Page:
A yoke was used to harness two cows together to pull a plough. He shows us how – if we are willing to learn from Him. Even the most ambitious person must allow himself or herself some 'down time' – time to relax and not be striving every minute of the day, every day of the week. Yes, we come to the Father, and we have our 'down time' and He lets us have it, because he knows we need it – but He does not expect us to be having a permanent down time – there comes a time when we must pick up our tools and return to the work. “Take my yoke upon you" Is working for the Lord easy work? I think not! The Greek word that is translated “easy” in this verse is CHRESTOS and occurs three other places in the New Testament – in none of those places is it translated EASY.

Luke 5:39 – No one who has been drinking old wine wants new wine. He says, 'The old wine is better!'"
Luke 6:35 - Rather, love your enemies, do good to them, and lend to them, expecting nothing in return. Then your reward will be great, and you will be children of the Most High, because He is kind even to ungrateful and evil people
1 Peter 2:3 - Certainly you have tasted that the Lord is good.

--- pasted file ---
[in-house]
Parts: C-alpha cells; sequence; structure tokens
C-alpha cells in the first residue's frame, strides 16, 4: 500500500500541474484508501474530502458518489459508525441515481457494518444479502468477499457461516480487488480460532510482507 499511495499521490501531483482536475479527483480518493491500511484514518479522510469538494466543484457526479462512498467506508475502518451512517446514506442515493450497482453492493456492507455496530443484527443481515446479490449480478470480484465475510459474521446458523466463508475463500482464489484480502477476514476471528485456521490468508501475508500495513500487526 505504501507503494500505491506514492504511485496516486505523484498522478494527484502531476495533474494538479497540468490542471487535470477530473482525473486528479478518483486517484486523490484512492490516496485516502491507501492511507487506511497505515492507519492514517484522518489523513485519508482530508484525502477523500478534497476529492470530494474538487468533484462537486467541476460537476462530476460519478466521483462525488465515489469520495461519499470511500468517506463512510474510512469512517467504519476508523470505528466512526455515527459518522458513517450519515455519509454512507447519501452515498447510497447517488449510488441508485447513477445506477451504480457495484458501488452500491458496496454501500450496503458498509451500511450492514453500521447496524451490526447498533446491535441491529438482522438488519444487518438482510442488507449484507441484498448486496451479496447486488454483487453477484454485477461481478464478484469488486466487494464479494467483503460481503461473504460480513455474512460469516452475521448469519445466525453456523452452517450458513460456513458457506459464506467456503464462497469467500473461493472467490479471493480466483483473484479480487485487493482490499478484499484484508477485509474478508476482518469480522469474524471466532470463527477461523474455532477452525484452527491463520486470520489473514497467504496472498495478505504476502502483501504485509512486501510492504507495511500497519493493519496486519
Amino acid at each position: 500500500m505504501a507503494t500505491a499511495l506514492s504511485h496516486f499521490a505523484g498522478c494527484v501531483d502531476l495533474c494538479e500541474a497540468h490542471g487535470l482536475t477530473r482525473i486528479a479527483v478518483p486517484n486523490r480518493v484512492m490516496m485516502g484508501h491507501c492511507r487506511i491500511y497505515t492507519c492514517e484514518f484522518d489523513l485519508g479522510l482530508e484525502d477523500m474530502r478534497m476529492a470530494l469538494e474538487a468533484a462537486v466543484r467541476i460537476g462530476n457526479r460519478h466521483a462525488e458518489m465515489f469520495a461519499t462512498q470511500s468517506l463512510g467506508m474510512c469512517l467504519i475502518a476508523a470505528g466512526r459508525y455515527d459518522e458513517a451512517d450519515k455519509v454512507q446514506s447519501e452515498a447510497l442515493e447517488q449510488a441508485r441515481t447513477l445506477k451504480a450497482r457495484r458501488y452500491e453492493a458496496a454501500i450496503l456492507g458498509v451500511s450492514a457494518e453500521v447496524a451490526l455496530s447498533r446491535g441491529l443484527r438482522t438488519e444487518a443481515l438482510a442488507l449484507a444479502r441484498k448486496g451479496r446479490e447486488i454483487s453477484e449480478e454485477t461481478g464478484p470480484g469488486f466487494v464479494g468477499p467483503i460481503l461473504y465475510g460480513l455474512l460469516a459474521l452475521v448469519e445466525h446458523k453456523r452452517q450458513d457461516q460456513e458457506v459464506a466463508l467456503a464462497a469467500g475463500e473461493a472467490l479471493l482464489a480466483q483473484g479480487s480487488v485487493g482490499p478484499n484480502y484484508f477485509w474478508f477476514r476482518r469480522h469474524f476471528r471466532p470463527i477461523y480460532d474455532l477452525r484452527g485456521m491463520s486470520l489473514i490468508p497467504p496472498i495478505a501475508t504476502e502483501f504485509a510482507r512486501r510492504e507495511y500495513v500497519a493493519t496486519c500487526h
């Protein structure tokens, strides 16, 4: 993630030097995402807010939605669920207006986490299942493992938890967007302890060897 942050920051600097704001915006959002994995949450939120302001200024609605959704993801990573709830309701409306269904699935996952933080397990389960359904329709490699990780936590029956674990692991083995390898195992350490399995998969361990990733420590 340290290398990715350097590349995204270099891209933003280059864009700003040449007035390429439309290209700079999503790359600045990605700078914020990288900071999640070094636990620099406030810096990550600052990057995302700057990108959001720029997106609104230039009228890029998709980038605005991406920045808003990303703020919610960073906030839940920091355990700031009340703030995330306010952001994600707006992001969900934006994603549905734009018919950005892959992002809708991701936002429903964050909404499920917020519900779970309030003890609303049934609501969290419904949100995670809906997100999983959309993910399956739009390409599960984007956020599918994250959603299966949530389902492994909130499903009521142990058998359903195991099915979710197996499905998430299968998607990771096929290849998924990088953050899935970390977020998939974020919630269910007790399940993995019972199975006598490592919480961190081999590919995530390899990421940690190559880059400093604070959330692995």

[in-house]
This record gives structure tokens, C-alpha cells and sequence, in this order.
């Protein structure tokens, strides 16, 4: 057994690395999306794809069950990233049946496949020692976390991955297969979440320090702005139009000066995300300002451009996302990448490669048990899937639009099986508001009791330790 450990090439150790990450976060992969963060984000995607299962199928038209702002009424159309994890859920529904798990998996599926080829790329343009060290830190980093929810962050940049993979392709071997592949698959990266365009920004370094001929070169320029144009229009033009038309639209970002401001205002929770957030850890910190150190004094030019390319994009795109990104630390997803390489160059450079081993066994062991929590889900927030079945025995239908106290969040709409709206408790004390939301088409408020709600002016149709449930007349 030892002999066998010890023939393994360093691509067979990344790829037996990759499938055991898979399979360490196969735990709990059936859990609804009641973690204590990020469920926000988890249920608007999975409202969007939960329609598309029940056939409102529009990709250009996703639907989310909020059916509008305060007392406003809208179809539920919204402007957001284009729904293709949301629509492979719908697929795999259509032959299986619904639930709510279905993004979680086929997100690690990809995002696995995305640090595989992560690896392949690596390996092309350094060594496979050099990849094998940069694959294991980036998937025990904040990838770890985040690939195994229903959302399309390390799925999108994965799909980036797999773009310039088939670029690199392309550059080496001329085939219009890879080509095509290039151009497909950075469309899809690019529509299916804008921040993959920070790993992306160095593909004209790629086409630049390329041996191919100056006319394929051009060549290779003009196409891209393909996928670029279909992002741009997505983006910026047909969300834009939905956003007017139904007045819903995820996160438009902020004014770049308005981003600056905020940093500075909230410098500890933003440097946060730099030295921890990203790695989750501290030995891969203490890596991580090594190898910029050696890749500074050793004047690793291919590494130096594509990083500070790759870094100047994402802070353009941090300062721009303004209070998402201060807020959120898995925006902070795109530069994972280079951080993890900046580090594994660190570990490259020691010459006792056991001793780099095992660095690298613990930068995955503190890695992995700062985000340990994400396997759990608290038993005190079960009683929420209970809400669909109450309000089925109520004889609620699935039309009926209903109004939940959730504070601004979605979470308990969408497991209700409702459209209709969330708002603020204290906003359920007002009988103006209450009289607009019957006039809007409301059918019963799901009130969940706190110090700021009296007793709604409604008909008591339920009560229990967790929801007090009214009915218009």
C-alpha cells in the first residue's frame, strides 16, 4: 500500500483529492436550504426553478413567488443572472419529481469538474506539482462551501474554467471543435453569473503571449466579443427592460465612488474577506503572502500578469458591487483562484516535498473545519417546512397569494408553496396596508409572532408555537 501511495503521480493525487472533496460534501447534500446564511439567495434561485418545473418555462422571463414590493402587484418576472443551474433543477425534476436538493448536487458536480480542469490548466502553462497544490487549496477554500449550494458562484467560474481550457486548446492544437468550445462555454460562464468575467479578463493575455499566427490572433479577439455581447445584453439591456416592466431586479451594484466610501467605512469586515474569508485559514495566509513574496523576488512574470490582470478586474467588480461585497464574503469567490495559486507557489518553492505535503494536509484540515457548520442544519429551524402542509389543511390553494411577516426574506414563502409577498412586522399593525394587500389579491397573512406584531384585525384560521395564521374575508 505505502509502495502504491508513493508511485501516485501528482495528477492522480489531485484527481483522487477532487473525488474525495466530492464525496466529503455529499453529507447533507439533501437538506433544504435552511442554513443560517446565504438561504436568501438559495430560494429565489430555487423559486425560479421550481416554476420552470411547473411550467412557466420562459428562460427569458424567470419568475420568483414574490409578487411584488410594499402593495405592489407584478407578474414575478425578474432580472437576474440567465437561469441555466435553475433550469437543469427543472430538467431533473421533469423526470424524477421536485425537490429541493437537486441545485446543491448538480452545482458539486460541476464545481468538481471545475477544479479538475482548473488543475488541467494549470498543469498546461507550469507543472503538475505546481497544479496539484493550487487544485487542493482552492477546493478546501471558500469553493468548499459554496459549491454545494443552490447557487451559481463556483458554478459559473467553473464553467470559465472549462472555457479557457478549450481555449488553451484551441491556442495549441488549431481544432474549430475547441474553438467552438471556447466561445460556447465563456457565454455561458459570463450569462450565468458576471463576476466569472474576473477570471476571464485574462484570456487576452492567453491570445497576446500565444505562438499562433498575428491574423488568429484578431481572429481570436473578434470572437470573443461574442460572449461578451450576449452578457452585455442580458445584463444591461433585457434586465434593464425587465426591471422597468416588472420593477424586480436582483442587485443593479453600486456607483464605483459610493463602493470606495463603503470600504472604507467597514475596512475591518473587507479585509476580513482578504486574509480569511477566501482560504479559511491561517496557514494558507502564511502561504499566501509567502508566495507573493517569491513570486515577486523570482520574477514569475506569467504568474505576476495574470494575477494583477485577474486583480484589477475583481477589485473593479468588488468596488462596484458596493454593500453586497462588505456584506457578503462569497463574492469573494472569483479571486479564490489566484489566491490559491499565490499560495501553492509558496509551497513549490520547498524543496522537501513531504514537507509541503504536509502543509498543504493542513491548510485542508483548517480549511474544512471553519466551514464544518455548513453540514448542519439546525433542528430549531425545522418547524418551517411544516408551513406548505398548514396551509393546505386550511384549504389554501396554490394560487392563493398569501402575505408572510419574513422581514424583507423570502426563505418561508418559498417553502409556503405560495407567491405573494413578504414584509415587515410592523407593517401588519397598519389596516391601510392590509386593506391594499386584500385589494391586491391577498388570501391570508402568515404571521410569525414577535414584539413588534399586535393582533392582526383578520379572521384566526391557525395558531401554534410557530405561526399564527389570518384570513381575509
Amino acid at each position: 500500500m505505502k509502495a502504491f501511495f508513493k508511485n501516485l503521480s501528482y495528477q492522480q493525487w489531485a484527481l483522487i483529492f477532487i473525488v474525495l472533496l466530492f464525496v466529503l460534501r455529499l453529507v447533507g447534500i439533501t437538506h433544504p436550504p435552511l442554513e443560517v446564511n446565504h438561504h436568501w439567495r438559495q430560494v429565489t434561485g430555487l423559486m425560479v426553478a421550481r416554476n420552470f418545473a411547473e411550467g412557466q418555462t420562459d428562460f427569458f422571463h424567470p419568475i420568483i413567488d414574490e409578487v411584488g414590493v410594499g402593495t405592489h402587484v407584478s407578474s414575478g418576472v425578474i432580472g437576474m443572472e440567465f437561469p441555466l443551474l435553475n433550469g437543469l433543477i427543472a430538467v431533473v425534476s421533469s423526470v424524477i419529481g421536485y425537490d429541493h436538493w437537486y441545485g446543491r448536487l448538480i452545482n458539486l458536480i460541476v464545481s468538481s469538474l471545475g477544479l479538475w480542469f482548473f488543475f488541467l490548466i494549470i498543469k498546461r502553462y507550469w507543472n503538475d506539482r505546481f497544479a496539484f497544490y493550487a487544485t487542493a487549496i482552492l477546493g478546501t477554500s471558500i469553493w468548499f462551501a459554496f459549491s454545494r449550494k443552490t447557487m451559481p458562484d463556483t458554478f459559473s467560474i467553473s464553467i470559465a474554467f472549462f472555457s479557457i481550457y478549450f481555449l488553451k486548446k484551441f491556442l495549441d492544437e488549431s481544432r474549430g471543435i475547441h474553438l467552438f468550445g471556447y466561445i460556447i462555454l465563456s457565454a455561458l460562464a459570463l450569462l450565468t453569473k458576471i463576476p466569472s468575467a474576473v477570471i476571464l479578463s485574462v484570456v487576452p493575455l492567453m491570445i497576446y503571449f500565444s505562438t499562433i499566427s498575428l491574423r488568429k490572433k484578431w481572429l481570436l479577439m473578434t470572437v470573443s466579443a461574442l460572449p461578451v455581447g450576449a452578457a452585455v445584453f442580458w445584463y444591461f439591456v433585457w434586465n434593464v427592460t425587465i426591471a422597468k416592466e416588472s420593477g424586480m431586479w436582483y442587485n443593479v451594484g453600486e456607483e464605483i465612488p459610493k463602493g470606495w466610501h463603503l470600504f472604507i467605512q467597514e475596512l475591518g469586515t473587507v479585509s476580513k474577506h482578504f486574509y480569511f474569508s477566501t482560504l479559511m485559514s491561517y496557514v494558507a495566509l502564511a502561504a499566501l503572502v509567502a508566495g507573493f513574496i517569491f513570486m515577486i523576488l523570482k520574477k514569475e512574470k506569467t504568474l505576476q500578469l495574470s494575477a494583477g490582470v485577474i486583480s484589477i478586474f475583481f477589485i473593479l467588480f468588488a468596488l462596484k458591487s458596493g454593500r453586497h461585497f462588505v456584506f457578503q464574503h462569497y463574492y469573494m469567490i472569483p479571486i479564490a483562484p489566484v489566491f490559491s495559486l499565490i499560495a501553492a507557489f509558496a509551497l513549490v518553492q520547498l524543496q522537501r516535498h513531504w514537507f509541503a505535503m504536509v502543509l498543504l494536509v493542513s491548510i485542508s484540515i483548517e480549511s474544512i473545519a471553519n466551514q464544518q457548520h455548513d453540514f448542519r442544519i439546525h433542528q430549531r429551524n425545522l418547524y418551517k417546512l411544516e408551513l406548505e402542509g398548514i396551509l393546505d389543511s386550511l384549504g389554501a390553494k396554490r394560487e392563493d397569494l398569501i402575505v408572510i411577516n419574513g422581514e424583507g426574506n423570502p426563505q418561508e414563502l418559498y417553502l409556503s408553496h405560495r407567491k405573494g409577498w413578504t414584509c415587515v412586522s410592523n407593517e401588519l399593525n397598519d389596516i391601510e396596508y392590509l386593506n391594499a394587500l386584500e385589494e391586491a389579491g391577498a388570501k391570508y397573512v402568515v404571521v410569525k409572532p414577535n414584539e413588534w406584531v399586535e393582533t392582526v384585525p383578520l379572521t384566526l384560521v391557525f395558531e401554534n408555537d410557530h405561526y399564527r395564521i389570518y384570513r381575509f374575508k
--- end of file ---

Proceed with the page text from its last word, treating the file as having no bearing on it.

The definition of this word according to Studylight is -, fit for use, useful. (virtuous, good)
2.manageable (mild, pleasant – as opposed to hard, harsh, sharp or bitter)

The yoke that we bear is one that has been custom designed for our own necks – i.e. the task that Jesus sets for us to do is one that is within our grasp – He will never ask us to do something which we cannot do. Now, the truth, as many a labourer in God's vineyard will tell you, that sometimes, the burden we carry is tough, and its a difficult path we walk along, but as with every yoke, it is not made for one animal, but two, and so, even as we take Jesus yoke on ourselves, we are not bearing that burden or going through that tough time alone, but He is there yoked right next to us, and all we need to do is follow his lead.